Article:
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Computer Dreaming 

Figurine ditches its synth pop past for an electro present

Wednesday, Aug 22 2001
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Although Figurine recorded its first songs in 1995, the band didn't release its debut album, Transportation + Communication = Love, until the summer of 1999. Even then, the record's goofy '80s-style songs -- full of fuzzy synths, deadpan vocals, and lyrics about robots, UFOs, and digital love -- received little notice. Part of the problem was that the release came out on the tiny Oxnard label Blackbean & Placenta; the fact that Figurine's three members all lived in different parts of the country and couldn't tour didn't help.

"[Skillet] was about being an angsty teenager," David admits with a sheepish grin during the band's first group interview, held in a Mission District cafe near his apartment.

Although the bandmates went off to separate colleges in 1993, they stayed in touch. During college, David released an album of ambient techno music as Antihouse, James played bass with "Enocore" college radio favorite Strictly Ballroom, and Meredith was in a short-lived pop band called 16-Yr-Old Boyfriend. When they came home for vacations, they'd get together to experiment with recording.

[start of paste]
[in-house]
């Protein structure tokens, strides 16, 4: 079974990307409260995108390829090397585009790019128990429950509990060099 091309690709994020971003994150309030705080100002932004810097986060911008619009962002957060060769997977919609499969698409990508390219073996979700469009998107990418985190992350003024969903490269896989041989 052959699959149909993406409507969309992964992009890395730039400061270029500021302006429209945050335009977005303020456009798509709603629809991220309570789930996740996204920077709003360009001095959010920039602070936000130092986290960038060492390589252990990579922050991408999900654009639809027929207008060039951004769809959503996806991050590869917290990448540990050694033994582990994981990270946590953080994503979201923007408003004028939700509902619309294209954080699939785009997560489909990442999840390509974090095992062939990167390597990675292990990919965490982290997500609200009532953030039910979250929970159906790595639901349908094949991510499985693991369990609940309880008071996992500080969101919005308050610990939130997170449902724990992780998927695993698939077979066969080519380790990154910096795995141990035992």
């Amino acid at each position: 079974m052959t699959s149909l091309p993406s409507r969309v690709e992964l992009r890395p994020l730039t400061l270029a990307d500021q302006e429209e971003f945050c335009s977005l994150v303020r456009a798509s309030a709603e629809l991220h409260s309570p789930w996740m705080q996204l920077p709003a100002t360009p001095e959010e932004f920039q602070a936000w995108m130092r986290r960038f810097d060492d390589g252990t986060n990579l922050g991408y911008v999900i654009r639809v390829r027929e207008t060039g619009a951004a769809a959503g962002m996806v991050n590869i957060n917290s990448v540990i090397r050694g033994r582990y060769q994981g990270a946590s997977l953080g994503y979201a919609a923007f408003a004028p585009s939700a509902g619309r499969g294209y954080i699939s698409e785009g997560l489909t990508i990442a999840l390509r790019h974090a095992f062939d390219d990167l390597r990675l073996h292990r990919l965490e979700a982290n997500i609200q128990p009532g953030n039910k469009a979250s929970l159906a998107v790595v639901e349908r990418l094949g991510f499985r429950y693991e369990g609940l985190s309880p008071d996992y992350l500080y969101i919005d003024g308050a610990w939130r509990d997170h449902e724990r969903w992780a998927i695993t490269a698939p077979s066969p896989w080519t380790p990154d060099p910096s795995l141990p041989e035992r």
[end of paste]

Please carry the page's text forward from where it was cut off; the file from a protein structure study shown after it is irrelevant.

"It started out as a novelty," Los Angeles resident James says. "We just thought it would be fun to do an '80s techno pop record."

"We wanted people to think that when they heard [the record] they would think it was something from the '80s [that they had missed]," David says. "We were trying to create artifacts from the past that weren't from the past."

One inspiration was "Dreaming of Me," an early song by Depeche Mode. "I thought, "Wow, here's something that's really pure and really nice and really electronic and doesn't try to be chin-stroking,'" David says. "I wanted to try to do that."

Meanwhile, James' horizons expanded by listening to the home-recorded tunesmithery of the Magnetic Fields. "[The Magnetic Fields' Holiday] was the first thing I heard that pointed out that you could make these lo-fi electronic songs and sing over them, and it could be an effective sound. Before that I always thought of techno pop as a really produced, clean, perfect thing that I couldn't pull off."